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Drugs & Aging

, Volume 16, Issue 6, pp 397–407 | Cite as

Onychomycosis in the Elderly

Disease Management

Abstract

Onychomycosis is found more frequently in the elderly, and in more males than females. Onychomycosis of the toes is usually caused by dermatophytes, most commonly Trichophyton rubrum and T. mentagrophytes. The most common clinical presentations are distal and lateral subungual onychomycosis (which usually affects the great/first toe) and white superficial onychomycosis (which generally involves the third/fourth toes). Only about 50% of all abnormal-appearing nails are due to onychomycosis. In the remainder, trauma to the nail, psoriasis and conditions such as lichen planus should be considered in the differential diagnosis. Therefore, the clinical impression of onychomycosis should be confirmed by mycological examination, whenever possible.

The management of onychomycosis may include no therapy, palliative treatment with mechanical or chemical debridement, topical antifungal therapy, oral antifungal agents or a combination of treatment modalities. In the US, the only new oral agents approved for treatment of onychomycosis are terbinafine and itraconazole. Fluconazole is approved for onychomycosis in some other countries. Ciclopirox nail lacquer has recently been approved in the US for the treatment of onychomycosis. In some other countries topical agents such as amorolfine are also used. Griseofulvin and ketoconazole are no longer preferred for the treatment of onychomycosis.

The new oral antifungal agents are effective and well tolerated in the elderly. Patient selection should be based on the history (including systems review and medication record), examination and baseline monitoring, if indicated. Laboratory monitoring during therapy for onychomycosis varies among physicians. A combination of removal of the diseased nail plate or local measures and oral antifungal therapy may be optimal in certain instances, e.g. when lateral onychomycosis or dermatophytoma are present. For dermatophyte toe onychomycosis the recommended duration of therapy with terbinafine is 250 mg/day for 12 weeks. For itraconazole (pulse) the regimen is 200mg twice daily for 1 week on, 3 weeks off, repeated for 3 consecutive pulses and with fluconazole the regimen is 150 to 300mg once weekly given for a usual range of 6 to 12 months or until the nail plate has grown out. In some instances, if extra therapy is required, one suggestion is that 4 weeks of terbinafine or an extra pulse of itraconazole are given between months 6 and 9 from the start of therapy. Once cure has been achieved, it is important to counsel patients on the strategies of reducing recurrence of disease.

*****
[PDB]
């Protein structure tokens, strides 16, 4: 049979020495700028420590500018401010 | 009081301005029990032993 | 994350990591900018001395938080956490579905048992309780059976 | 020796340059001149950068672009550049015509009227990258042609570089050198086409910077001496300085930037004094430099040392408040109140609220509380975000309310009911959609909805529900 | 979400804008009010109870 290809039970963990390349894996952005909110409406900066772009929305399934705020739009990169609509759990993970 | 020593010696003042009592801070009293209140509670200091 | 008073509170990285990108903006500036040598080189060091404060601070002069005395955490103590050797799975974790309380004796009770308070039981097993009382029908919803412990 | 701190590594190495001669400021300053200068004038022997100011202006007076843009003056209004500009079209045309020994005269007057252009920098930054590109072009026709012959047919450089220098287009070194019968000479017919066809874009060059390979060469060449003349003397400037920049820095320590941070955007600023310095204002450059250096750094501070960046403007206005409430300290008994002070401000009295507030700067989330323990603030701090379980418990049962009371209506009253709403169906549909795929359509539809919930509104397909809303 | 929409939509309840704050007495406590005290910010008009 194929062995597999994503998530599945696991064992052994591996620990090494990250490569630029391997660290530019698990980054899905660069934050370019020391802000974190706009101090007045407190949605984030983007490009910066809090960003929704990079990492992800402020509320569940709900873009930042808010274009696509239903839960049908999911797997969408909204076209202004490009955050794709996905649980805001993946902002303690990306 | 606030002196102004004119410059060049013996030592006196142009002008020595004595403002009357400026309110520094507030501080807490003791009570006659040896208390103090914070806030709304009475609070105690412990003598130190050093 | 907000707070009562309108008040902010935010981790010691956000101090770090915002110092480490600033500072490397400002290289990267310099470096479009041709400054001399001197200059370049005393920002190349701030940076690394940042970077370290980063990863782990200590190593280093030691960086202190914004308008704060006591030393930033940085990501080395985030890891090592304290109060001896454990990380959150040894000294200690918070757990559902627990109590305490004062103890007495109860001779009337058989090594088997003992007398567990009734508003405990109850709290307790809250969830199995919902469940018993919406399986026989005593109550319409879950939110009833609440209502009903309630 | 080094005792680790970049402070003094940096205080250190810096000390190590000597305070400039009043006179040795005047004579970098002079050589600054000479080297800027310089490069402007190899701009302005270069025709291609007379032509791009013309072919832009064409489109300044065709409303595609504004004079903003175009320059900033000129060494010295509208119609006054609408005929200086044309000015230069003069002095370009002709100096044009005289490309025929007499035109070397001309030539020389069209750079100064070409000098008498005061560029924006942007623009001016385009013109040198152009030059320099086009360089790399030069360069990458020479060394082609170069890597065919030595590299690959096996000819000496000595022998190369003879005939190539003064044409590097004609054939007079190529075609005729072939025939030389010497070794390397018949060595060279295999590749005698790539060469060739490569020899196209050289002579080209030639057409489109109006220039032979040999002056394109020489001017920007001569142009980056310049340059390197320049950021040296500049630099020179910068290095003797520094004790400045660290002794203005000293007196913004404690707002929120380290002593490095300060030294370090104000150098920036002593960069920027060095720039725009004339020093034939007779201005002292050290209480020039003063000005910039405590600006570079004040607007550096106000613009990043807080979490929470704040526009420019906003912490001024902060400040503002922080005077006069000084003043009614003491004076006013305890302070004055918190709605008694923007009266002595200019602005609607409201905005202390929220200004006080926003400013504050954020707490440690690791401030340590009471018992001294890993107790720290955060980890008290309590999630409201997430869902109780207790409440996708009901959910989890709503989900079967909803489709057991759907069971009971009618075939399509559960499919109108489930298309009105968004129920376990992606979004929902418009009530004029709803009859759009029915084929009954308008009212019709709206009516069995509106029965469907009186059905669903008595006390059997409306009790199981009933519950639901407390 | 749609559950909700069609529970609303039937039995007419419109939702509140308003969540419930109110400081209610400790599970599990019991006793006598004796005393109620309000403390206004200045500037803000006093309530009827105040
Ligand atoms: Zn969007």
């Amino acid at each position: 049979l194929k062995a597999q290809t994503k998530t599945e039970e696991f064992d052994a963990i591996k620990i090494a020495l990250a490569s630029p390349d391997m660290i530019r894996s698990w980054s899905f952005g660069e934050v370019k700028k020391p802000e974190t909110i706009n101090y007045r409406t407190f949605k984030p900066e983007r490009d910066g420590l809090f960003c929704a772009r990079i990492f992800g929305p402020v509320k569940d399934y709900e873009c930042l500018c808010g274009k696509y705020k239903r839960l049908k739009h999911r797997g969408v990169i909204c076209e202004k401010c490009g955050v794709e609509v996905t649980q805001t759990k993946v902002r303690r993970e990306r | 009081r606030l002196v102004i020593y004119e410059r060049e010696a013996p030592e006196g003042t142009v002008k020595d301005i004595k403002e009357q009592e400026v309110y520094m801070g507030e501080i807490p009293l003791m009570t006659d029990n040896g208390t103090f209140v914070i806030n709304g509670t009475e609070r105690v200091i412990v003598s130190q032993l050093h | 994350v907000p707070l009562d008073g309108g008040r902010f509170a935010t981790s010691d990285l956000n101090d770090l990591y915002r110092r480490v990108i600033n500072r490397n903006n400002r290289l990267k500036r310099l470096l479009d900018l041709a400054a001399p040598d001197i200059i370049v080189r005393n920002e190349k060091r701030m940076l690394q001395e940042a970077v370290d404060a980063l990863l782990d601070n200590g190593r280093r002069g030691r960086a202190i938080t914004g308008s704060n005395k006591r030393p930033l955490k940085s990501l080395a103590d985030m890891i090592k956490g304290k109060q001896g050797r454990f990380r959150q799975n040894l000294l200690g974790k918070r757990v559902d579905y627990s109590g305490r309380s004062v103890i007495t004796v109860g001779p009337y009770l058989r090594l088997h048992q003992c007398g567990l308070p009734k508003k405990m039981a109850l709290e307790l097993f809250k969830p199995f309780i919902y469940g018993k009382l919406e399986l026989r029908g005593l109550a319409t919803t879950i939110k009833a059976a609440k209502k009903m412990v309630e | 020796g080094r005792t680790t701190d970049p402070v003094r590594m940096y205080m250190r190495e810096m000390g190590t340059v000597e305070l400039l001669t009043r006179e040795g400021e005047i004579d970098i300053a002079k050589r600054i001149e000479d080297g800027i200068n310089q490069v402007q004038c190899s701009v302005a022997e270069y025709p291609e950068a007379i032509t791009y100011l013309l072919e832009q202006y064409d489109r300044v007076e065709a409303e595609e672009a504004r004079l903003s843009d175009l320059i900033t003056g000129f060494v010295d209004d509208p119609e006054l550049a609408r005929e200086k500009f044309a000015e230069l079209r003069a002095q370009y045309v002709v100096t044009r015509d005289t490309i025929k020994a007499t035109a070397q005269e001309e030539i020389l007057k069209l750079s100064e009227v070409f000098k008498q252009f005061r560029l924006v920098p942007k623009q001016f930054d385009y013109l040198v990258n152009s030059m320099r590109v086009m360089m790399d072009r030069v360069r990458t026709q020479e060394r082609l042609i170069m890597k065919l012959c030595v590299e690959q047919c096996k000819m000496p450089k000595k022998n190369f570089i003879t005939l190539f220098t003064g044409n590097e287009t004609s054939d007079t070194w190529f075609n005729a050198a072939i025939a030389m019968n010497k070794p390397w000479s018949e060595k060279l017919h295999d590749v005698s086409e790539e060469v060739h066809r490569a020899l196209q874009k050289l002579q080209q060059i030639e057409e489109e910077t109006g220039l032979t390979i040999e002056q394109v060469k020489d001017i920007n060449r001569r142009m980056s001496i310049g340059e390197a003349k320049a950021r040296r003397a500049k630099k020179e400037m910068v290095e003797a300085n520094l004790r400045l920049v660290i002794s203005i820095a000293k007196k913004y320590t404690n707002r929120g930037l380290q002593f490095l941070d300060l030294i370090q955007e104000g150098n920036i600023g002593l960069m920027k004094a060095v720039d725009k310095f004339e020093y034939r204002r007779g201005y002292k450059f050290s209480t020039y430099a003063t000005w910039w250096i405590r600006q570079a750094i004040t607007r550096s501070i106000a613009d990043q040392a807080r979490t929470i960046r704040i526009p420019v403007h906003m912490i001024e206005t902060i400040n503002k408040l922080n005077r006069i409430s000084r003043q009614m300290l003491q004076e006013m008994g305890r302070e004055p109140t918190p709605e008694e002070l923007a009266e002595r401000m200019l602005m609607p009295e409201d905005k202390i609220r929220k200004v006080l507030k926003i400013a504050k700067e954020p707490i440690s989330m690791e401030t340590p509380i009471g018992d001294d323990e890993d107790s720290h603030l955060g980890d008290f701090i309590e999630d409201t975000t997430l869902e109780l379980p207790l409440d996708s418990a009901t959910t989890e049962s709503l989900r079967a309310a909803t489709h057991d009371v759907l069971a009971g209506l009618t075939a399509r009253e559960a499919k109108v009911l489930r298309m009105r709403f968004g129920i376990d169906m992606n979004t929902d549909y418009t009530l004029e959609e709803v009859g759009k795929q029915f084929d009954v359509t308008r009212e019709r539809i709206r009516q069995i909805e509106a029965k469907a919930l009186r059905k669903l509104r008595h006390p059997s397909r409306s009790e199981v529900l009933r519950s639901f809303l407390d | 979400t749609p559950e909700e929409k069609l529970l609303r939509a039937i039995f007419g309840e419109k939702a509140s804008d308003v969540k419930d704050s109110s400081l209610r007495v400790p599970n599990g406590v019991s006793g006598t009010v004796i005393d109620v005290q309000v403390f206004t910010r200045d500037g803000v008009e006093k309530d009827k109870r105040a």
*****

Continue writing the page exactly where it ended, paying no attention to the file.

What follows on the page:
Keywords

Fluconazole Itraconazole Terbinafine Nail Plate Tinea Pedis 
These keywords were added by machine and not by the authors. This process is experimental and the keywords may be updated as the learning algorithm improves.

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Copyright information

© Adis International Limited 2000

Authors and Affiliations

  1. 1.Division of Dermatology, Department of Medicine, Sunnybrook and Women’s College Health Sciences Center (Sunnybrook site)University of TorontoTorontoCanada

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